Realising they were trapped with dwindling ammunition and no help coming, Berthold, agreed to surrender on condition that the militia wouldn't harm them and would let his unarmed men leave the school at six o'clock in the evening.

However, an angry mob of onlookers attacked the Iron Troop during this surrender, and Berthold was murdered. The rest of the Iron Troop were transferred to a nearby military base after being disarmed.

Rudolph Berthold

Private Collection – Wartenberg Trust

Reactions to the Putsch

  • The regular troops in Berlin, the Sicherheitspolizei, the navy, and the army commands of East-Prussia, Pomerania, Brandenburg, and Silesia officially acknowledged the new minister of defence and Reichskanzler; there was no military resistance to the putsch.
  • The navy's commander, Admiral Adolf von Trotha, declared his support for the coup as soon as he was informed of it.
  • The Reichswehr overthrew the social democratic state government in Bavaria and installed Gustav Ritter von Kahr's right-wing administration in its place.

By intimidating the population of Berlin, the putschists tried to consolidate their power.

Bildagentur für Kunst, Kultur und Geschichte / Kunstbibliothek/ SMB/ Photothek Willy Römer

Demonstration of power by the putschists and their supporters from right-wing bourgeois circles in front of the Brandenburg Gate in Berlin.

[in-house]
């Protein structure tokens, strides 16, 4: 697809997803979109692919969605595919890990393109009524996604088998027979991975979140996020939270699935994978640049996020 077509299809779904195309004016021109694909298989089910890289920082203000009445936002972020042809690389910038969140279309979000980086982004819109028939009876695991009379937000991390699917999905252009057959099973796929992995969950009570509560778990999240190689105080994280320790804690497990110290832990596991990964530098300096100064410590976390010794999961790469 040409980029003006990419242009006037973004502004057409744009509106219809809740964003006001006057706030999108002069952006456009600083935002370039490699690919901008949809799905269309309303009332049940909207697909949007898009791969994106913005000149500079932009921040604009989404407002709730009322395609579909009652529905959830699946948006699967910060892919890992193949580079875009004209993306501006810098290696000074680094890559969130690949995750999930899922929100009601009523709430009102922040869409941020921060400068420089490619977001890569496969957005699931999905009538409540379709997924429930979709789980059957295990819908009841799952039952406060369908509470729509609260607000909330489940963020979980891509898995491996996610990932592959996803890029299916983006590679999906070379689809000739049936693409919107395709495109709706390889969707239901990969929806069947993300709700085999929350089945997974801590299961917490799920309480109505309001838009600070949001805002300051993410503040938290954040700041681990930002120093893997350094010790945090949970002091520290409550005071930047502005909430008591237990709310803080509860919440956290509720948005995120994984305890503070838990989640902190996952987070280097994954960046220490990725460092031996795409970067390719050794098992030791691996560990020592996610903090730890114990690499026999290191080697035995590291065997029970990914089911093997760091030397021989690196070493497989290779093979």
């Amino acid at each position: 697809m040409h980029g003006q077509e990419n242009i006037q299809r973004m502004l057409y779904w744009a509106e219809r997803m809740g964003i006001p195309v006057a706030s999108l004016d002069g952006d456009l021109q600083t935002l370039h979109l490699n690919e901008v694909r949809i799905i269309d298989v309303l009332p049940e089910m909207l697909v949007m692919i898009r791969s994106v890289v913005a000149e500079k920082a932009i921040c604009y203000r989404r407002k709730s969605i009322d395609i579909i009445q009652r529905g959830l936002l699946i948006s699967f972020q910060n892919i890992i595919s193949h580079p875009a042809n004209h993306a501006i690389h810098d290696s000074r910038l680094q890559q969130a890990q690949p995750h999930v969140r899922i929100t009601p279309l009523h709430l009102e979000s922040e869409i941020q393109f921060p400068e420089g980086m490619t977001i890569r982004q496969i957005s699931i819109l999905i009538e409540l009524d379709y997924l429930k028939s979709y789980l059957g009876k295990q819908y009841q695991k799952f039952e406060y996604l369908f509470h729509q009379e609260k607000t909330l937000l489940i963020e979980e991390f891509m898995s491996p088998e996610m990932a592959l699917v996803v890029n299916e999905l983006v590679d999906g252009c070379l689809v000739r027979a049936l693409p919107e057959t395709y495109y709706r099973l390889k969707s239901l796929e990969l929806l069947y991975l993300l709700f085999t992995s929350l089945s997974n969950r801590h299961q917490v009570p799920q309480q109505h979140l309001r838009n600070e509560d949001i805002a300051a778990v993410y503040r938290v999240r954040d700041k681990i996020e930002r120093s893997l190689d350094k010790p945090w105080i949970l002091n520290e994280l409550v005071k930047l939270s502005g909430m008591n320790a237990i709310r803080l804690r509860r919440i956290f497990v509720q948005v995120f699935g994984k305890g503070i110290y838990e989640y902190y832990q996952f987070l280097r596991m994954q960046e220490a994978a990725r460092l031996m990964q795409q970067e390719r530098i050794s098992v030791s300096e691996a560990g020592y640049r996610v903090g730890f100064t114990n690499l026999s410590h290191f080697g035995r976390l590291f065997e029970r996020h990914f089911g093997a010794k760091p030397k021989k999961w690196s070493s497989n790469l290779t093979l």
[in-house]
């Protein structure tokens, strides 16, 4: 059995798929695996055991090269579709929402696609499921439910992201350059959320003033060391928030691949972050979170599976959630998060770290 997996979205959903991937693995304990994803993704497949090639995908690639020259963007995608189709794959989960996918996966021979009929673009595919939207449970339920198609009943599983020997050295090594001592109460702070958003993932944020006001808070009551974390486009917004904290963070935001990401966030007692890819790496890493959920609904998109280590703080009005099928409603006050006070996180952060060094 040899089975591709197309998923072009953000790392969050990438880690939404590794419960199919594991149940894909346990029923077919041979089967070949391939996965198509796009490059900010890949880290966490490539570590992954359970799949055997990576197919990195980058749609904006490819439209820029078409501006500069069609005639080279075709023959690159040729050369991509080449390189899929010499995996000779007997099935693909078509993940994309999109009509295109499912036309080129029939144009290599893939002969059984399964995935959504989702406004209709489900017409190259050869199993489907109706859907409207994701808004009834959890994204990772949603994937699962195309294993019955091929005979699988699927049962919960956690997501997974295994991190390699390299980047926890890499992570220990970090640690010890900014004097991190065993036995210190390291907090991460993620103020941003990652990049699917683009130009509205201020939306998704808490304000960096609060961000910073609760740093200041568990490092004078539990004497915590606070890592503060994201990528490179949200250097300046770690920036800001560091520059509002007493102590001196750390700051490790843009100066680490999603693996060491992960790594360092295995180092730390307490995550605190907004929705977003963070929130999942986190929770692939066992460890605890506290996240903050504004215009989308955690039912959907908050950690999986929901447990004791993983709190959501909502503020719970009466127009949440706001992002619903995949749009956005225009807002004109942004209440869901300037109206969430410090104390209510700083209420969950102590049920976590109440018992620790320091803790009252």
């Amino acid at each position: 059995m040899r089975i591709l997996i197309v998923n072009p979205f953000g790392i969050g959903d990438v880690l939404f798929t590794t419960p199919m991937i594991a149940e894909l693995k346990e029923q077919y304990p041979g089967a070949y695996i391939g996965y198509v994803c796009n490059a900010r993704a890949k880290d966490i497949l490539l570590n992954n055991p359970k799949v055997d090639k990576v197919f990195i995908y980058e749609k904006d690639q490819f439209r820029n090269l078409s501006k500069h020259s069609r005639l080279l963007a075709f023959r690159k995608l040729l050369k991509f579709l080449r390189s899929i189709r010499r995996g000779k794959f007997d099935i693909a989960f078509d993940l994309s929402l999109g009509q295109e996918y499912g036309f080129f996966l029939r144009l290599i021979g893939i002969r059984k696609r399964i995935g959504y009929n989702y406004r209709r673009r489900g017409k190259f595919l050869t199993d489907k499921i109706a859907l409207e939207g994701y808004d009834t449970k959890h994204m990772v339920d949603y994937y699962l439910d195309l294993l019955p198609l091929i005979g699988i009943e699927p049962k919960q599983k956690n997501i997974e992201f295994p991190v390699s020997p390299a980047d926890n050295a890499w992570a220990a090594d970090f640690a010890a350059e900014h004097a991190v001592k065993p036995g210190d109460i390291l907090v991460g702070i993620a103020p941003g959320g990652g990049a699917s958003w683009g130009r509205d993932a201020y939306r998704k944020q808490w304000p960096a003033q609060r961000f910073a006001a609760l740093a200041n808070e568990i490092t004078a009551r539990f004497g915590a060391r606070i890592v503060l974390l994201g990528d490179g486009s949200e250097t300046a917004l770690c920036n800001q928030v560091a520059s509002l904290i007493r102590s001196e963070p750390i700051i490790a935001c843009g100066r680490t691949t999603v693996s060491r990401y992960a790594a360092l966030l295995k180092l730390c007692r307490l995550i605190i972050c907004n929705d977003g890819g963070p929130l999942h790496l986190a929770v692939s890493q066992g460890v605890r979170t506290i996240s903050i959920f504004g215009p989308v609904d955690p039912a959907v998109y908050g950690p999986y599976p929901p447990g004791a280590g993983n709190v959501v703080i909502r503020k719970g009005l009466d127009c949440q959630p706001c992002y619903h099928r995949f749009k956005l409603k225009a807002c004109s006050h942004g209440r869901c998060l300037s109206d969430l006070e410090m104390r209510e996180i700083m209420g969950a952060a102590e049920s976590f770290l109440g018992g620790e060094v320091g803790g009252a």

Bundesarchiv, Bild 183-H28541 / Photographer: unbekannt

  • The commanders of the Wehrkreise (military districts) throughout the remaining Reich did not publicly support or oppose Kapp, but they were not neutral either, and the majority had more or less open sympathies with the putschists.
  • The majority of people who had ascended to the top levels of the bureaucracy during the Empire's reign still supported the coup while maintaining an ostensibly neutral demeanour and biding their time.
  • The bureaucracy in the eastern provinces accepted Kapp and Lüttwitz in charge.

Soldiers in the break: Entry of the Marine Brigade Ehrhardt during the Kapp Putsch in Berlin.

Bundesarchiv, Bild 119-1983-0015 / Photographer: unbekannt